How to survive the daily commute: Silicon Valley

lauraevemcleod / June 25, 2017

I currently live in the Bay Area, so this means I use BART a lot. To help you stand or sit coolly alongside the other 60,000 commuters daily, I put together a few notes and observations to help you settle into your Silicon Valley grind.

BART map
via BART

I always found BART rather weird to navigate but its really quite simple because its small and the lines are clearly marked with the destination. Nevertheless, here are some pointers you might find to be helpful.

Headphones? Who needs ’em

The BART is loud. Really really loud, i.e. 100 decibels in certain areas of the system. BART’s not alone; I recall the Victoria Line suffering similar issues. However BART’s high-pitched banshee wail is pretty idiosyncratic.

I have therefore found that attempting to listen to any kind of playlist on BART a little troublesome because that wail just cuts right through most things and prevents it really from being a particularly enjoyable and uninterrupted audio experience.

So take a set of headphones with you, but I’ve certainly found my listening hours decrease on this commute.

Also you really do need to keep an ear out for important announcements on BART. Drivers announce changes and delays, and these can be regular in the morning. So take a break from your Spotify bubble and enjoy being connected to your travel updates.

Use the platform markers

There are black rectangular markers on the platform floor, which point out where the doors will be. Use these, they’re handy. Especially because some cars only have 6 cars compared to ten, so aim for the middle and you’ll get yourself on a train much quicker.

Wait in line to get onboard

I find this fact so polite, I really do. BART riders form lines where the black platform markers sit, so there’s an orderly queue for boarding the train doors. This is BART etiquette. Make sure you follow suit by picking a line and wait at the end of it.

Clipper cards come from Walgreens

A lot of stations don’t carry Clipper cards. You can pick these up and top them up at places like Walgreens. You can also start an online account and track your balance, top-up and get receipts from there. You don’t need a Clipper to ride BART, but if you want to ride the ferry or buses you’ll need one. For example, if you want to ride over the Golden Gate Bridge to Sausolito and get the ferry back then you’ll need a Clipper card so it’s best to get hold of one if you can and then you’re set for all occasions.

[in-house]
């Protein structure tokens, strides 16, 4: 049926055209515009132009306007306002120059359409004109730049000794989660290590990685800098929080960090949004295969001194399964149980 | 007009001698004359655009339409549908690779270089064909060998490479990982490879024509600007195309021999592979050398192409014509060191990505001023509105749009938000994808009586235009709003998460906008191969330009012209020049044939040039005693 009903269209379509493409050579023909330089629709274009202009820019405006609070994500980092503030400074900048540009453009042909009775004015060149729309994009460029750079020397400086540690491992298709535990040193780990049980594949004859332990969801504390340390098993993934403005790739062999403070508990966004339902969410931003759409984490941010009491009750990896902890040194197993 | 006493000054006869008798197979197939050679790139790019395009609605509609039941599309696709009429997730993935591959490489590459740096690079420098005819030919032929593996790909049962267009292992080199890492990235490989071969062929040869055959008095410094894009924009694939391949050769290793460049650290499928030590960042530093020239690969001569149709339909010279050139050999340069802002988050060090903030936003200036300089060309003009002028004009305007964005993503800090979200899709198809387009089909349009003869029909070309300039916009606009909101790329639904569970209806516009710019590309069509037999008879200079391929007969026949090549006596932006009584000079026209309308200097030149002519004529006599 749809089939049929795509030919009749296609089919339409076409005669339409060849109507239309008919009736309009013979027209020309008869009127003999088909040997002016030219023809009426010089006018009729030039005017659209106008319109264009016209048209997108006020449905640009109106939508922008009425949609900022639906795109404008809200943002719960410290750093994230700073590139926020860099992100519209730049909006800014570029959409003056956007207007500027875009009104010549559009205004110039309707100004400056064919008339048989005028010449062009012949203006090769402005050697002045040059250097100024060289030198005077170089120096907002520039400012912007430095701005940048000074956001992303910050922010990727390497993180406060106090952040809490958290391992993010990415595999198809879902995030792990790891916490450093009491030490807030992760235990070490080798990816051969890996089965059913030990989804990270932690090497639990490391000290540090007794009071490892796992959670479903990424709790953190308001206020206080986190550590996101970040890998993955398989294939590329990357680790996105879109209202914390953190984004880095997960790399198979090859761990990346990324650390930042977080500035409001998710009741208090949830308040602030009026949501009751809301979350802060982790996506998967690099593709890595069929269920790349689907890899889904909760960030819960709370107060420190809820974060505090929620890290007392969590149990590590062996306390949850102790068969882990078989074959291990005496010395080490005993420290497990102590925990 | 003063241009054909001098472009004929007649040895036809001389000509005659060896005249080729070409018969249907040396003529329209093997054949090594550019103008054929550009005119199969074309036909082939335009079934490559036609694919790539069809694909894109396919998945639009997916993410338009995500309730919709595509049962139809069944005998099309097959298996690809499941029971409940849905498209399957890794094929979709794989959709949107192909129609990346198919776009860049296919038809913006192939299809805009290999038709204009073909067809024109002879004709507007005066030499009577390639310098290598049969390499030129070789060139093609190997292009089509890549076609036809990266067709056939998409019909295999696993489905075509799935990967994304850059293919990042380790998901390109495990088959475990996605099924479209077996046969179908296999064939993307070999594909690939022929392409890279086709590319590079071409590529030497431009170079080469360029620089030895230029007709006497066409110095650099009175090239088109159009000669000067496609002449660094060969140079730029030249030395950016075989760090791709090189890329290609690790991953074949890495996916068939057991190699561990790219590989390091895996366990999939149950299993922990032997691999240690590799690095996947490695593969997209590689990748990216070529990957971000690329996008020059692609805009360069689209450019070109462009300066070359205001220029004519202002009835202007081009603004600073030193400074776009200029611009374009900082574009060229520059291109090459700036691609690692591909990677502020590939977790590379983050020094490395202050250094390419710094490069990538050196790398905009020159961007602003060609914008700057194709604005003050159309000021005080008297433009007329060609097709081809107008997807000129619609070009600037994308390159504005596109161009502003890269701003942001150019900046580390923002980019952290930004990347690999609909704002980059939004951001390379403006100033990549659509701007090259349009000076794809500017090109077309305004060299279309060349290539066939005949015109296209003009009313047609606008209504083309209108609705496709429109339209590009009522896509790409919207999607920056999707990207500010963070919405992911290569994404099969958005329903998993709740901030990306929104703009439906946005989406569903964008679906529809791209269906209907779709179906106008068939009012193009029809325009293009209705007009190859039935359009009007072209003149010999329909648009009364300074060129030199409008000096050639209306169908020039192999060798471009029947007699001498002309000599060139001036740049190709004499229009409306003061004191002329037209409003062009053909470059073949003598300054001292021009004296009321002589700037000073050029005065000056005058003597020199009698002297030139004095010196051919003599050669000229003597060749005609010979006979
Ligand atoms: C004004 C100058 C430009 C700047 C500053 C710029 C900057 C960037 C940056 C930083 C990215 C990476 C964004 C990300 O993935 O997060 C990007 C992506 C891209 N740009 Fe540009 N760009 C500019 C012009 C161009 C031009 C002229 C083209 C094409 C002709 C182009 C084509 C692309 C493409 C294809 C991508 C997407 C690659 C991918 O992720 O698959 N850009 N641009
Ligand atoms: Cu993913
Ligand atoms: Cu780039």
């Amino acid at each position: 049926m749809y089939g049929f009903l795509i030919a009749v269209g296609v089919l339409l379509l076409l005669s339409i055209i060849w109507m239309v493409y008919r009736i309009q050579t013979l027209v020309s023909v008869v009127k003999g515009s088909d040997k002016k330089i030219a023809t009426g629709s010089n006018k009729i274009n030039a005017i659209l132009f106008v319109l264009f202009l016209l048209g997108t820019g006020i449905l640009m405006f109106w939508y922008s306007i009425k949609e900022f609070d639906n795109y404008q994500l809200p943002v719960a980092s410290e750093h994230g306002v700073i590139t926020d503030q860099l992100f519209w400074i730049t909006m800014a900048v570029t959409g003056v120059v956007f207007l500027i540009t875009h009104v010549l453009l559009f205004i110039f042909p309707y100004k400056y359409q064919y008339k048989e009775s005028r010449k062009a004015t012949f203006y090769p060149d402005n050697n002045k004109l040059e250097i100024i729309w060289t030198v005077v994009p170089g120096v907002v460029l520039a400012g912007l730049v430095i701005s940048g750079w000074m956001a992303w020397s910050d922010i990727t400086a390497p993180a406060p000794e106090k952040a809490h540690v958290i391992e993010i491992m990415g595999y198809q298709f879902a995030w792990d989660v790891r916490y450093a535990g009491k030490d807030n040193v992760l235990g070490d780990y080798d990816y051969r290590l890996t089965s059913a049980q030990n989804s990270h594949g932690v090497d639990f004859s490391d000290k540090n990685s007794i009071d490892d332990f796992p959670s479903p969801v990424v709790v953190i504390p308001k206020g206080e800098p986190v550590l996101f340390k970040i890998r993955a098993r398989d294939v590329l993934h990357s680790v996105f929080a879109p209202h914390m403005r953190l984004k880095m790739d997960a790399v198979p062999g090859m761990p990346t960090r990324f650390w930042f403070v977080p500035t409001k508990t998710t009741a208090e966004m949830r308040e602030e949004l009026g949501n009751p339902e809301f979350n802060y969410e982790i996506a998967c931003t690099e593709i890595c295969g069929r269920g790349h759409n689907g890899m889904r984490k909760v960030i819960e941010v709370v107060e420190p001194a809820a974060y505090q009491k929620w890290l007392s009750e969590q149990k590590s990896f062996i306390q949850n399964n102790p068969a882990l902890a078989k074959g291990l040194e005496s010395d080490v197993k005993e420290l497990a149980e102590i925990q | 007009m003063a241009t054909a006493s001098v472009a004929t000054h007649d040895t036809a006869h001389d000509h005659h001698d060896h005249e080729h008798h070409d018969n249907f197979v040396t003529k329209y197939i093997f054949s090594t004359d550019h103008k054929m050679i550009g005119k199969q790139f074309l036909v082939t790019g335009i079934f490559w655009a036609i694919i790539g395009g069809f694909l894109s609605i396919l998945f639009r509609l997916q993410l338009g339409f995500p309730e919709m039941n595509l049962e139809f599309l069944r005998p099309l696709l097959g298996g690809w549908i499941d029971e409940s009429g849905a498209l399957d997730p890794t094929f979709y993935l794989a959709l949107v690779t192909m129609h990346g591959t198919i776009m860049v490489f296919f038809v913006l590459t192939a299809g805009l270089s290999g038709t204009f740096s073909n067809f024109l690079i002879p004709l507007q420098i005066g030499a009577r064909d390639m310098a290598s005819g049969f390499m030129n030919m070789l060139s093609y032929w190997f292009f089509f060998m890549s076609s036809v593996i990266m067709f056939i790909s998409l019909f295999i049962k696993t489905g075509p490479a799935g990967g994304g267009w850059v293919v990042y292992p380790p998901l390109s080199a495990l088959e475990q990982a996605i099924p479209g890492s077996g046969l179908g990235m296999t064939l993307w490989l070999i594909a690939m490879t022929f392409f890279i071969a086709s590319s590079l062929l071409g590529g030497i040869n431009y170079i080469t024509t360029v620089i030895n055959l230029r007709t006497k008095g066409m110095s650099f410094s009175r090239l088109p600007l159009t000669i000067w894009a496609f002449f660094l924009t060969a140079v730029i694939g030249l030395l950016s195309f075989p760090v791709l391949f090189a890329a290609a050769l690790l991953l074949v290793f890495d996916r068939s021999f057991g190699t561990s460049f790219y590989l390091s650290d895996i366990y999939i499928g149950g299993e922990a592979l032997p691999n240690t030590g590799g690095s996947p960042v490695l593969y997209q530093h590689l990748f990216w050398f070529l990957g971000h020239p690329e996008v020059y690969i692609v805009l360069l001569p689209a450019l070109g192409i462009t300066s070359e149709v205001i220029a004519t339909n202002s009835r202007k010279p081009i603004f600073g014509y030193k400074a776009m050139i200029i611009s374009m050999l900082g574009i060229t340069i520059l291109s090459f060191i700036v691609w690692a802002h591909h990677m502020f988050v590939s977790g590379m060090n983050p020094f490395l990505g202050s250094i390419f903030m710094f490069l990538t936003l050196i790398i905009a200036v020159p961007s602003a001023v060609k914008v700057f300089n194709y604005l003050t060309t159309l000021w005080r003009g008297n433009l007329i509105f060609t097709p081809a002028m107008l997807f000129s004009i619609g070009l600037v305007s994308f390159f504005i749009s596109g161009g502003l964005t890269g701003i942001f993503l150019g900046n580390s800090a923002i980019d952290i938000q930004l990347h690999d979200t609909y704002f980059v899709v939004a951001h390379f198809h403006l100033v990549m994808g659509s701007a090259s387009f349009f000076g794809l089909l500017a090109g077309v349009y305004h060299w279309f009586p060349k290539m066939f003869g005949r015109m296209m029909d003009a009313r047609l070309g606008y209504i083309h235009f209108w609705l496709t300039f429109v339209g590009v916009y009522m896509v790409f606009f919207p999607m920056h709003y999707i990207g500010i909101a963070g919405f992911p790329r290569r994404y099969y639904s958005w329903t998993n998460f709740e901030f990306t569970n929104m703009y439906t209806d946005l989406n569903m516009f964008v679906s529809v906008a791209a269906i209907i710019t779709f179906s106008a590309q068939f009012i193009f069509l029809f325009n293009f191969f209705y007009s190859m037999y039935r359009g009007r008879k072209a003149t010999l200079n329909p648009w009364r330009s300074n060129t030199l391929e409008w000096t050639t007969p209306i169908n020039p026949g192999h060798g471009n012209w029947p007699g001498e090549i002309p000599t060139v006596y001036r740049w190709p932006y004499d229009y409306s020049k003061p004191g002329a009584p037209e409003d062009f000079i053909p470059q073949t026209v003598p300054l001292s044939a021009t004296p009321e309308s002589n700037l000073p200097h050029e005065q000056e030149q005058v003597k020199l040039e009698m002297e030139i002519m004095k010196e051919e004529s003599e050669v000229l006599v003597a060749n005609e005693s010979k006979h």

You can recharge paper cards

You don’t have to get a new paper BART ticket every time your balance runs out. You can recharge a paper ticket as long as the balance is under $19.

Check the timetable

If you’re used to living somewhere live London, Paris, New York or Berlin you’ll be fairly spoiled by the fact you largely can live life without a timetable because of the frequency of trains. BART does not work like this. Apart from the morning weekday commute, trains can be 10-15 minutes apart sometimes. Especially coming into the city from places like Downtown Berkeley or Rockridge. Its always best to check when the trains leave.

Rush hour is a real thing

BART in the morning can get real busy. I’ve often found leaving between 8am and 8:30am can result in me arriving in Oakland at the same time as leaving at 8:40am. So, work allowing, it might be better to let the city rush take place before you board. It can be quicker.

Bay Area Rides Together

This might be my favourite thing about BART, and possibly one of my favourite advertising campaigns in recent months. I think this concept of everyone being welcome and riding as a community is adorable and powerful in equal measure. I really feel this on my morning commute.

Bay Area Rides Together
via BART

Hope you enjoy riding BART with your Bay Area neighbours as much as I do. Have fun!

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